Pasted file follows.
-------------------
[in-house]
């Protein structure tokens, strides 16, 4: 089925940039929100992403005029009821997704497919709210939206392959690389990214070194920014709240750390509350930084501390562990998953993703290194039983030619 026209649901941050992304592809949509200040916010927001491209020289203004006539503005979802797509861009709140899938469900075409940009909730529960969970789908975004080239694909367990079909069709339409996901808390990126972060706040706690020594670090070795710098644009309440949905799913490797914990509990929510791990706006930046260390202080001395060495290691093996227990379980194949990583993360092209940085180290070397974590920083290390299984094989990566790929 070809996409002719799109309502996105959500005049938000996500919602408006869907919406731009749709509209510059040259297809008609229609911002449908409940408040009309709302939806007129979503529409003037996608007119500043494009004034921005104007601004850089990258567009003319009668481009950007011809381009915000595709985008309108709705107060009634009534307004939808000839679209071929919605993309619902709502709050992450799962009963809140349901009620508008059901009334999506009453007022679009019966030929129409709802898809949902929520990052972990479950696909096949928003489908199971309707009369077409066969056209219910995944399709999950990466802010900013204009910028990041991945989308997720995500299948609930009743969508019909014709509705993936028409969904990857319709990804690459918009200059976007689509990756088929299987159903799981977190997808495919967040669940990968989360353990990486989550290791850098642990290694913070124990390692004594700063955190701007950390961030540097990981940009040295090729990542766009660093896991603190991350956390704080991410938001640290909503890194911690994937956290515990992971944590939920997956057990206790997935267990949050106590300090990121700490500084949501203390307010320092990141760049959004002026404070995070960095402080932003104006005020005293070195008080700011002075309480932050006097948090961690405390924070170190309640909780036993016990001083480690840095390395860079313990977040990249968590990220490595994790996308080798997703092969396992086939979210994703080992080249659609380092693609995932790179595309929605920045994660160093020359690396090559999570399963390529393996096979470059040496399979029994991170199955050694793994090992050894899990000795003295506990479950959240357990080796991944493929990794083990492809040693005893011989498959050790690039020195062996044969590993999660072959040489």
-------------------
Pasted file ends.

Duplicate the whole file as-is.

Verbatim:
[in-house]
């Protein structure tokens, strides 16, 4: 089925940039929100992403005029009821997704497919709210939206392959690389990214070194920014709240750390509350930084501390562990998953993703290194039983030619 026209649901941050992304592809949509200040916010927001491209020289203004006539503005979802797509861009709140899938469900075409940009909730529960969970789908975004080239694909367990079909069709339409996901808390990126972060706040706690020594670090070795710098644009309440949905799913490797914990509990929510791990706006930046260390202080001395060495290691093996227990379980194949990583993360092209940085180290070397974590920083290390299984094989990566790929 070809996409002719799109309502996105959500005049938000996500919602408006869907919406731009749709509209510059040259297809008609229609911002449908409940408040009309709302939806007129979503529409003037996608007119500043494009004034921005104007601004850089990258567009003319009668481009950007011809381009915000595709985008309108709705107060009634009534307004939808000839679209071929919605993309619902709502709050992450799962009963809140349901009620508008059901009334999506009453007022679009019966030929129409709802898809949902929520990052972990479950696909096949928003489908199971309707009369077409066969056209219910995944399709999950990466802010900013204009910028990041991945989308997720995500299948609930009743969508019909014709509705993936028409969904990857319709990804690459918009200059976007689509990756088929299987159903799981977190997808495919967040669940990968989360353990990486989550290791850098642990290694913070124990390692004594700063955190701007950390961030540097990981940009040295090729990542766009660093896991603190991350956390704080991410938001640290909503890194911690994937956290515990992971944590939920997956057990206790997935267990949050106590300090990121700490500084949501203390307010320092990141760049959004002026404070995070960095402080932003104006005020005293070195008080700011002075309480932050006097948090961690405390924070170190309640909780036993016990001083480690840095390395860079313990977040990249968590990220490595994790996308080798997703092969396992086939979210994703080992080249659609380092693609995932790179595309929605920045994660160093020359690396090559999570399963390529393996096979470059040496399979029994991170199955050694793994090992050894899990000795003295506990479950959240357990080796991944493929990794083990492809040693005893011989498959050790690039020195062996044969590993999660072959040489």